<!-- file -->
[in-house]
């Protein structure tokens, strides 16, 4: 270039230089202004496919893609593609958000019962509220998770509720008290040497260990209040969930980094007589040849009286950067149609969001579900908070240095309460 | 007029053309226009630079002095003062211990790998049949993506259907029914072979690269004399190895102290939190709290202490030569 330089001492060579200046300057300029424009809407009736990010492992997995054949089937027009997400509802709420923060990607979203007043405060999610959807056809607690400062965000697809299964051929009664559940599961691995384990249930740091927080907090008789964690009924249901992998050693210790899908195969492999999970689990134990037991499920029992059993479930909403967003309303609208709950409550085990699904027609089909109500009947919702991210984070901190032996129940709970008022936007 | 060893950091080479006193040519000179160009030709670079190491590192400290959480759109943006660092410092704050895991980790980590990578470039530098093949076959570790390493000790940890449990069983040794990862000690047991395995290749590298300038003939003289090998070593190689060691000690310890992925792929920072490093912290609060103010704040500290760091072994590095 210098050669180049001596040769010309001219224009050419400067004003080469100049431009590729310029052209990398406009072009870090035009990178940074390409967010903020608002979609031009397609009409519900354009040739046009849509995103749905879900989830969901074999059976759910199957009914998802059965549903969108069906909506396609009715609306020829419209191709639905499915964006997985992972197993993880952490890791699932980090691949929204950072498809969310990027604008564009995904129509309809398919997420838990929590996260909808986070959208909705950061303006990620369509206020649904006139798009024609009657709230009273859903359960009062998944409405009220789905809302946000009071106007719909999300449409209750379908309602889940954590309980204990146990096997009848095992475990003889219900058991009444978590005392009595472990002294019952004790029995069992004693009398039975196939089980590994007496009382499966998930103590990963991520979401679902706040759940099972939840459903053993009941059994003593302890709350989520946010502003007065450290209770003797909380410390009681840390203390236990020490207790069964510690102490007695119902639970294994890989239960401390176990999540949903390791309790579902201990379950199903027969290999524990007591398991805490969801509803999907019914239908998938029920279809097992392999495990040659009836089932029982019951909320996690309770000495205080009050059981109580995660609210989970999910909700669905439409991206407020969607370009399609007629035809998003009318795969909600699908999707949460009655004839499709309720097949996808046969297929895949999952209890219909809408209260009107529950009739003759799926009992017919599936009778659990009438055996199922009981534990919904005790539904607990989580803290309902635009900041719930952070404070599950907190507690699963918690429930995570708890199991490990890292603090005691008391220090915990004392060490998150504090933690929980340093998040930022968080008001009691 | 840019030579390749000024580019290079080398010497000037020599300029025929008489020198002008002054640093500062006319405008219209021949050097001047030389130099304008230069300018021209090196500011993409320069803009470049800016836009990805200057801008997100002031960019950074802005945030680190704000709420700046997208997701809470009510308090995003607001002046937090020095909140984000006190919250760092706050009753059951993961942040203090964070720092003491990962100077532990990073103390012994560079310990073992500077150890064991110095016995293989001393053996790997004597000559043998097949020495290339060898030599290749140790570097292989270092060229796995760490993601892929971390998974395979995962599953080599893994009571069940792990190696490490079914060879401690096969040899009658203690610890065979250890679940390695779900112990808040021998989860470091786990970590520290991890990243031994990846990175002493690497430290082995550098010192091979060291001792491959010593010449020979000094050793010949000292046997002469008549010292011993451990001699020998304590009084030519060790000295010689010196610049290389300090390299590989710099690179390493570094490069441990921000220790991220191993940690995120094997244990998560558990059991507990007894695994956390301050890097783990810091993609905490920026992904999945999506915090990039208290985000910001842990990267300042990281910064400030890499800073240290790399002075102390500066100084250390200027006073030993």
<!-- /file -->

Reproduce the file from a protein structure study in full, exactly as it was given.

[in-house]
């Protein structure tokens, strides 16, 4: 270039230089202004496919893609593609958000019962509220998770509720008290040497260990209040969930980094007589040849009286950067149609969001579900908070240095309460 | 007029053309226009630079002095003062211990790998049949993506259907029914072979690269004399190895102290939190709290202490030569 330089001492060579200046300057300029424009809407009736990010492992997995054949089937027009997400509802709420923060990607979203007043405060999610959807056809607690400062965000697809299964051929009664559940599961691995384990249930740091927080907090008789964690009924249901992998050693210790899908195969492999999970689990134990037991499920029992059993479930909403967003309303609208709950409550085990699904027609089909109500009947919702991210984070901190032996129940709970008022936007 | 060893950091080479006193040519000179160009030709670079190491590192400290959480759109943006660092410092704050895991980790980590990578470039530098093949076959570790390493000790940890449990069983040794990862000690047991395995290749590298300038003939003289090998070593190689060691000690310890992925792929920072490093912290609060103010704040500290760091072994590095 210098050669180049001596040769010309001219224009050419400067004003080469100049431009590729310029052209990398406009072009870090035009990178940074390409967010903020608002979609031009397609009409519900354009040739046009849509995103749905879900989830969901074999059976759910199957009914998802059965549903969108069906909506396609009715609306020829419209191709639905499915964006997985992972197993993880952490890791699932980090691949929204950072498809969310990027604008564009995904129509309809398919997420838990929590996260909808986070959208909705950061303006990620369509206020649904006139798009024609009657709230009273859903359960009062998944409405009220789905809302946000009071106007719909999300449409209750379908309602889940954590309980204990146990096997009848095992475990003889219900058991009444978590005392009595472990002294019952004790029995069992004693009398039975196939089980590994007496009382499966998930103590990963991520979401679902706040759940099972939840459903053993009941059994003593302890709350989520946010502003007065450290209770003797909380410390009681840390203390236990020490207790069964510690102490007695119902639970294994890989239960401390176990999540949903390791309790579902201990379950199903027969290999524990007591398991805490969801509803999907019914239908998938029920279809097992392999495990040659009836089932029982019951909320996690309770000495205080009050059981109580995660609210989970999910909700669905439409991206407020969607370009399609007629035809998003009318795969909600699908999707949460009655004839499709309720097949996808046969297929895949999952209890219909809408209260009107529950009739003759799926009992017919599936009778659990009438055996199922009981534990919904005790539904607990989580803290309902635009900041719930952070404070599950907190507690699963918690429930995570708890199991490990890292603090005691008391220090915990004392060490998150504090933690929980340093998040930022968080008001009691 | 840019030579390749000024580019290079080398010497000037020599300029025929008489020198002008002054640093500062006319405008219209021949050097001047030389130099304008230069300018021209090196500011993409320069803009470049800016836009990805200057801008997100002031960019950074802005945030680190704000709420700046997208997701809470009510308090995003607001002046937090020095909140984000006190919250760092706050009753059951993961942040203090964070720092003491990962100077532990990073103390012994560079310990073992500077150890064991110095016995293989001393053996790997004597000559043998097949020495290339060898030599290749140790570097292989270092060229796995760490993601892929971390998974395979995962599953080599893994009571069940792990190696490490079914060879401690096969040899009658203690610890065979250890679940390695779900112990808040021998989860470091786990970590520290991890990243031994990846990175002493690497430290082995550098010192091979060291001792491959010593010449020979000094050793010949000292046997002469008549010292011993451990001699020998304590009084030519060790000295010689010196610049290389300090390299590989710099690179390493570094490069441990921000220790991220191993940690995120094997244990998560558990059991507990007894695994956390301050890097783990810091993609905490920026992904999945999506915090990039208290985000910001842990990267300042990281910064400030890499800073240290790399002075102390500066100084250390200027006073030993």